The University of Arizona College of Engineering will lead a $5.5 million, 5-year research project, funded by the U.S. Department of Energy, to develop more affordable and efficient concentrated solar power systems.
Photo courtesy of DOE/NREL (credit: Dennis Schroeder).
Abengoa is erecting more than 3,200 mirrored parabolic troughs at its Solana plant near Gila Bend, Ariz. When at full operation, the CSP plant will serve more than 70,000 homes.
The award was made as part of the Department of Energy's SunShot Initiative, in an effort to make solar energy cost-competitive with other energy sources by 2020. About 80 percent of the funding will go to the multidisciplinary UA Engineering research team, which will conduct the research in partnership with Arizona State University Poly and Georgia Tech.
The research team will be led by energy expert Peiwen "Perry" Li, an associate professor in the UA department of aerospace and mechanical engineering. Li's co-researchers in this department are professor Cho Lik Chan and assistant professor Qing Hao.
The project will also involve several researchers from various engineering disciplines within the UA College of Engineering's School of Sustainable Engineered Systems, or SSES.
The research program will investigate the composition, properties and costs of new molten-salt-based CSP heat transfer fluids, which must absorb, transport and store solar energy, and generate electrical power efficiently and cost-effectively.
Photovoltaic systems such as solar panels can convert up to 15 percent of the sun's energy into electricity, but that conversion efficiency can jump to 45 percent in CSP systems operating at more than 1,200 degrees Fahrenheit.
Photovoltaic solar energy is produced by direct conversion of sunlight into electricity, whereas CSP systems convert light into thermal energy, which is further converted into electrical energy. These different systems share a common problem: the sun doesn't shine at night.
To overcome this nocturnal drop in power generation capability, an objective of this research is to develop molten-salt-based CSP heat transfer fluids with low melting points and low corrosivity that can be heated to about 2,400 degrees Fahrenheit. Temperatures thus have much further to fall before the transfer fluid cools and solidifies. Insulating the fluid storage tanks and circulation system will enable the stored heat to generate steam, and electrical power, throughout the night.
The salts used in current CSP plants are nitrates, which can operate at a maximum of about 1,000 degrees Fahrenheit before they become unstable, Li said. "This is not efficient enough, and this research has a requirement to find a salt that reaches about 1,500 degrees," he said. "But if we can stretch to 2,400 degrees, that will be super."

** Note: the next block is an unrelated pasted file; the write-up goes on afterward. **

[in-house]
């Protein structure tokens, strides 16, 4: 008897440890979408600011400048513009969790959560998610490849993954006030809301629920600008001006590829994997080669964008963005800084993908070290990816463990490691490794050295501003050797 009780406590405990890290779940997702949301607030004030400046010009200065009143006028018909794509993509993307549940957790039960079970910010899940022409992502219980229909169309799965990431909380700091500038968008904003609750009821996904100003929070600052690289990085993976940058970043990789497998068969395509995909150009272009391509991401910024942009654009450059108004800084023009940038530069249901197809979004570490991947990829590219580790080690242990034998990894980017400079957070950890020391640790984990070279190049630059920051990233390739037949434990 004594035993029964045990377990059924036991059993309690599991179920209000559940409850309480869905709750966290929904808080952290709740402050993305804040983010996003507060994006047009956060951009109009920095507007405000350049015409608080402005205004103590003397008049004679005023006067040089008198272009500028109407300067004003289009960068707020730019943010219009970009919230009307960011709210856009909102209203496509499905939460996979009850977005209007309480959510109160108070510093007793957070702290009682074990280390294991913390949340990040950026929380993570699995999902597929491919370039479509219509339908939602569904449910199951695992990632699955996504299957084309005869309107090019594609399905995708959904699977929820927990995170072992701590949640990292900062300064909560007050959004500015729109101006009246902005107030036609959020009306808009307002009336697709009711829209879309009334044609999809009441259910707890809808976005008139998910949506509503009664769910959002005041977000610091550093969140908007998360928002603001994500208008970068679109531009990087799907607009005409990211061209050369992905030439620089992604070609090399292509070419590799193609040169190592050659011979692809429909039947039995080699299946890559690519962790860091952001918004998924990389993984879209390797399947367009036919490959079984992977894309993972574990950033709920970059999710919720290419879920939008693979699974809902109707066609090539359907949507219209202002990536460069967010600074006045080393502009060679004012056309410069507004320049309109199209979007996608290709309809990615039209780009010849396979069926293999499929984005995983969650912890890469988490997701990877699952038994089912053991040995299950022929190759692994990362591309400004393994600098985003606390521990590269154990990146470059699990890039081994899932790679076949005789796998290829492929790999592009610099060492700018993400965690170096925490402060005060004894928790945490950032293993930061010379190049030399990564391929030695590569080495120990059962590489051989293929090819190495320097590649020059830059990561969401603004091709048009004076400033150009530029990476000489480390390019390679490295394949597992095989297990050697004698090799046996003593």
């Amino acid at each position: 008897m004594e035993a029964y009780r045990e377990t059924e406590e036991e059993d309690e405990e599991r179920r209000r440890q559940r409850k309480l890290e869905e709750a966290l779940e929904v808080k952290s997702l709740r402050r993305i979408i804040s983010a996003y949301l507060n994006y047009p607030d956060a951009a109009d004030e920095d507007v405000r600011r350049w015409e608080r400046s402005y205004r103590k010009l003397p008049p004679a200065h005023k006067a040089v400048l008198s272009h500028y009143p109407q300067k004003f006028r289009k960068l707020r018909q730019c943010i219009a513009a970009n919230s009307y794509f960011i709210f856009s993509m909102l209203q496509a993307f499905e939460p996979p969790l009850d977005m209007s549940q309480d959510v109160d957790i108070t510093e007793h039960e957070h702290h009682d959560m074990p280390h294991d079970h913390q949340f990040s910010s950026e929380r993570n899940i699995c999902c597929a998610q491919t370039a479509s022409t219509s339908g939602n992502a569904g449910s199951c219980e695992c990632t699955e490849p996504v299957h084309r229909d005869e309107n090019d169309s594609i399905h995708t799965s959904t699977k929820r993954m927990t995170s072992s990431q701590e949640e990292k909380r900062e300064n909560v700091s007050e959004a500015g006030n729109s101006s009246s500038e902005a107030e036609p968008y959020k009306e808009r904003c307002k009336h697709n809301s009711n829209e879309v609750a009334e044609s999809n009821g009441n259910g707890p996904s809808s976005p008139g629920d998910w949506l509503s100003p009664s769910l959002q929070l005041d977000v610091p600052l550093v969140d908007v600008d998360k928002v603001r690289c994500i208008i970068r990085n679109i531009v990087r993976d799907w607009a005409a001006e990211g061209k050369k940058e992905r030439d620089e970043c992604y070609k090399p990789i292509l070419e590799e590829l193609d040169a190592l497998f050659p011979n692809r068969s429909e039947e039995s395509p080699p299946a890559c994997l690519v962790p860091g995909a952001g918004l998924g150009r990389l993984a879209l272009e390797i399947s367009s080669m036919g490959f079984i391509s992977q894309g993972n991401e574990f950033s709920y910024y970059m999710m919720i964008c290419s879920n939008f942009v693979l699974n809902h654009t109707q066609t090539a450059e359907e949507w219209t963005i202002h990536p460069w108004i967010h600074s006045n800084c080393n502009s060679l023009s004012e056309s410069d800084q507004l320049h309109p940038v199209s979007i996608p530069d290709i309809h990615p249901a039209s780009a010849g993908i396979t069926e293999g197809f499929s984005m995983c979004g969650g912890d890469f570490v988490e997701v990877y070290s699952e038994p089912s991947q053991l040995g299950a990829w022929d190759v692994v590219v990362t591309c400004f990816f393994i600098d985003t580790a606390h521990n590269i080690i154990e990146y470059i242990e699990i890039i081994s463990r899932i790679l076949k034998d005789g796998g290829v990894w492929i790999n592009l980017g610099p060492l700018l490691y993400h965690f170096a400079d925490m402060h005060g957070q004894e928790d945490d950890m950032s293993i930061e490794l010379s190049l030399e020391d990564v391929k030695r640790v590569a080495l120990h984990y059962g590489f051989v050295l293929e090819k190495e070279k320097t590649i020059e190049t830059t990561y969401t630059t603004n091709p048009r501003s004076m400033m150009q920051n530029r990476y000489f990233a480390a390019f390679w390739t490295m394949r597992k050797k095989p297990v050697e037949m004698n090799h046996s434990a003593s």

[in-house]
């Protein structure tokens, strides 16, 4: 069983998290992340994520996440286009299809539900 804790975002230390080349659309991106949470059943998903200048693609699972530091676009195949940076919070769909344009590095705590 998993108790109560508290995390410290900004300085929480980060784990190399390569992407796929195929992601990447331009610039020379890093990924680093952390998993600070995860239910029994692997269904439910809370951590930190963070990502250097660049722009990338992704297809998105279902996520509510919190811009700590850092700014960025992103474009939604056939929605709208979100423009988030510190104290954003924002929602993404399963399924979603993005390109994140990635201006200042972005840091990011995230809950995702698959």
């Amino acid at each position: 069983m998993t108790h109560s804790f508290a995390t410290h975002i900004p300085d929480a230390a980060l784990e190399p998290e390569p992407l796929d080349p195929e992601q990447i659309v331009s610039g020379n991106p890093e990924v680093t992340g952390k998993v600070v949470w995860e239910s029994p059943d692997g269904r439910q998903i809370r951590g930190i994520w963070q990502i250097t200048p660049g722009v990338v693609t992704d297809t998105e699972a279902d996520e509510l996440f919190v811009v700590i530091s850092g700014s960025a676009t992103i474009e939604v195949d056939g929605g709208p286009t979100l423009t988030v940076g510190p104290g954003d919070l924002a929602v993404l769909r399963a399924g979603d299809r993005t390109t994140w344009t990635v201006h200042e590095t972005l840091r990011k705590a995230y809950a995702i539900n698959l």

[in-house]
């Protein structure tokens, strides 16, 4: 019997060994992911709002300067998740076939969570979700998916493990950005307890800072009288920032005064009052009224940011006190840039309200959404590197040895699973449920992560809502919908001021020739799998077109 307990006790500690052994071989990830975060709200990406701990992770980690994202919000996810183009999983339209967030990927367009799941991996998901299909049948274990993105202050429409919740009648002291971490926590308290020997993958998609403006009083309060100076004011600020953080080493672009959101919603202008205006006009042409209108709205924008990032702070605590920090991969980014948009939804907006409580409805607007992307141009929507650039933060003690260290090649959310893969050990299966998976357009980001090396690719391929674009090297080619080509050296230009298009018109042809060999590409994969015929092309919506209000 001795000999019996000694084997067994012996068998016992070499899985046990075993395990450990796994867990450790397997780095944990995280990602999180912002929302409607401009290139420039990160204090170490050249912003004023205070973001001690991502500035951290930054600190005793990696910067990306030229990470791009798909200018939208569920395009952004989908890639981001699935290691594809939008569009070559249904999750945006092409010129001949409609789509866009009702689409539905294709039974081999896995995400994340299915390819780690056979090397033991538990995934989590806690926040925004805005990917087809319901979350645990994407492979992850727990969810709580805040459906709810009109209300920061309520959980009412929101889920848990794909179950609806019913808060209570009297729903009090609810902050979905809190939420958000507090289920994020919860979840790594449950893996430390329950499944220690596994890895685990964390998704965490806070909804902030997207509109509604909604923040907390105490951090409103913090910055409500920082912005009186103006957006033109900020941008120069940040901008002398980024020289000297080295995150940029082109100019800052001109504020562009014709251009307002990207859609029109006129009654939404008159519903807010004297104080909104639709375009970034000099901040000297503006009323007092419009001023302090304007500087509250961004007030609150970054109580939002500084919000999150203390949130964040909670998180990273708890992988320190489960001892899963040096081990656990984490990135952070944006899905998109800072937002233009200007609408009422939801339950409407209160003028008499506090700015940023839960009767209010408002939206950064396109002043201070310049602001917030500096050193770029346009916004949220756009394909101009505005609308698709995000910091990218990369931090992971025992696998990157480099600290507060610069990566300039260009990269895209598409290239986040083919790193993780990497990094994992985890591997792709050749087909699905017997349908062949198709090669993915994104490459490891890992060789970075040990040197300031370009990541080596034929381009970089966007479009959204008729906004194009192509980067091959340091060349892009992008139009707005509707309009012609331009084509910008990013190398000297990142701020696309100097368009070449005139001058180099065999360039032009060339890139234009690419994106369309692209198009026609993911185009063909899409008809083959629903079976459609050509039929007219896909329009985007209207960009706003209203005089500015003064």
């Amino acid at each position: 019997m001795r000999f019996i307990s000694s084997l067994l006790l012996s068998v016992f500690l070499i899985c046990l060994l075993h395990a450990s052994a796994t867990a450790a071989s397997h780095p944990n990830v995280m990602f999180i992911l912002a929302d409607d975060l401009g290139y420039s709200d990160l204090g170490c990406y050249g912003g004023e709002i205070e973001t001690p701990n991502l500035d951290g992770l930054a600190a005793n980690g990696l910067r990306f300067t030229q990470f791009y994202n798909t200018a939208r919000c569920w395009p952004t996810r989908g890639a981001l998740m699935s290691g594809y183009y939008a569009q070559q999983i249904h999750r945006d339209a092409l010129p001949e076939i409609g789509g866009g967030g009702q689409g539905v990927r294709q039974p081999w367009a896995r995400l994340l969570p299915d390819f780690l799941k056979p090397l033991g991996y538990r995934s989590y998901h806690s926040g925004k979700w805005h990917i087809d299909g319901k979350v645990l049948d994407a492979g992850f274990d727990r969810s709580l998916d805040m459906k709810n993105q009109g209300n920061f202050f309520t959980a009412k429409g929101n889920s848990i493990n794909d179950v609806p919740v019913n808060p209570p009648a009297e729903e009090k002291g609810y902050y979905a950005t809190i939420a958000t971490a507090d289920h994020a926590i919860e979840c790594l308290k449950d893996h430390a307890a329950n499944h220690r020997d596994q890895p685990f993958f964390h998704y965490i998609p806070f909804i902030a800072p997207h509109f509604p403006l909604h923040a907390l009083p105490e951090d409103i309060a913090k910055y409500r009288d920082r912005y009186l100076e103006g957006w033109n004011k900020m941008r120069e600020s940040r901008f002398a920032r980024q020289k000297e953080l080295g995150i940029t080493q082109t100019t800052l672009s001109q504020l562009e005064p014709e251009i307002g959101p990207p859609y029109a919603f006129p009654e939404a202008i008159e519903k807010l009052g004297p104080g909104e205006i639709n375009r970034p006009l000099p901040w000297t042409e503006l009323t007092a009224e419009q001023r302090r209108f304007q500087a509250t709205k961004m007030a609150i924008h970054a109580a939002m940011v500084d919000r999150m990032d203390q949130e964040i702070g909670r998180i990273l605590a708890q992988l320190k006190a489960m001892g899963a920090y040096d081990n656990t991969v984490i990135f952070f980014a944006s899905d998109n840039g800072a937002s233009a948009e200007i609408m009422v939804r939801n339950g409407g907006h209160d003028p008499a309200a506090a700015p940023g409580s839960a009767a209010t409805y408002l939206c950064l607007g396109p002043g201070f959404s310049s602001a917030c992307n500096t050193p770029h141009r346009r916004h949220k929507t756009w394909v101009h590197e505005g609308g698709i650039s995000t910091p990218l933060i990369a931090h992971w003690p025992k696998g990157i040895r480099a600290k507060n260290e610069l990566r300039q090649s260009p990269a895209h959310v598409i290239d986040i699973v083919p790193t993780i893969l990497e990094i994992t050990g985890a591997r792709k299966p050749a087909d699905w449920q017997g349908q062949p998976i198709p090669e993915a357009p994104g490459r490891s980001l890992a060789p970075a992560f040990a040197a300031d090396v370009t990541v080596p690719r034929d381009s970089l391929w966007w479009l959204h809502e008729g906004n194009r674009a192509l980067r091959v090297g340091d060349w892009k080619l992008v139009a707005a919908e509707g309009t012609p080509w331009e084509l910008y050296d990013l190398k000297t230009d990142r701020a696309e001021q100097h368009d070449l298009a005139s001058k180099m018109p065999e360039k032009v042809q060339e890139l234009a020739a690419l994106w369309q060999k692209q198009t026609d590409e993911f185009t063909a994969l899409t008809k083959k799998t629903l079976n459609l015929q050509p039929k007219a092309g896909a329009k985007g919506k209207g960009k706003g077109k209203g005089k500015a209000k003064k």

Li, Chan and Hao, and investigators from Georgia Tech, will study properties of molten salts such as thermal conductivity and viscosity, but there is much more to this complex project than researching the properties of various salts, or combinations of salts, said professor Pierre Deymier, SSES director and head of the materials science and engineering department. Low cost and sustainability are critical to the success of CSP technology.
With these criteria in mind, Deymier said an early candidate for study will be plain old table salt, sodium chloride. A cornerstone of civilization since Neolithic times, we eat it and preserve food with it; we've used it as currency, in religious rituals, and fought wars over it. And now we could use it to produce sustainable energy.
"We need to look at existing salts that already have a very high boiling point," Li said. "Then we take this basic candidate and see if we can fine-tune its properties by changing the composition or adding other compounds to push the boiling point higher."
Deymier agreed and quantified the need to use common elements. "The current objective for this project is a molten salt that costs less than a dollar per kilo," he said. "When you think about the thousands of tons to be used, we're talking about millions and millions of dollars just for loading power plants."
This is where another SSES department fits into the research program. Moe Momayez, associate department head and associate professor in mining and geological engineering, will research the logistics and economics of large-scale extraction and processing required to supply CSP plants with massive quantities of sustainable minerals.
"The whole project is driven by cost," Deymier said. "That's how you achieve sustainability. You don't want to reinvent everything -- you improve dramatically on existing technologies." Li added that we will need millions of tons of salt for this technology to succeed. "It must be cheap and we must have large reserves," he said.
Deymier and departmental colleagues, professor Pierre Lucas and assistant professor Krishna Muralidharan, will be responsible for screening various compositions of salts and confirming their chemical composition and behavior, and tweaking the various salt mixtures in response to feedback from the thermal and flow testing conducted by Li's subgroup.
Anyone who's lived near the coast, or driven their car on the beach, knows just how quickly damp, salty air eats away metal, so it will come as no surprise that superheated molten salt has a highly corrosive effect on the pipes and tanks used to circulate and store CSP transfer fluids.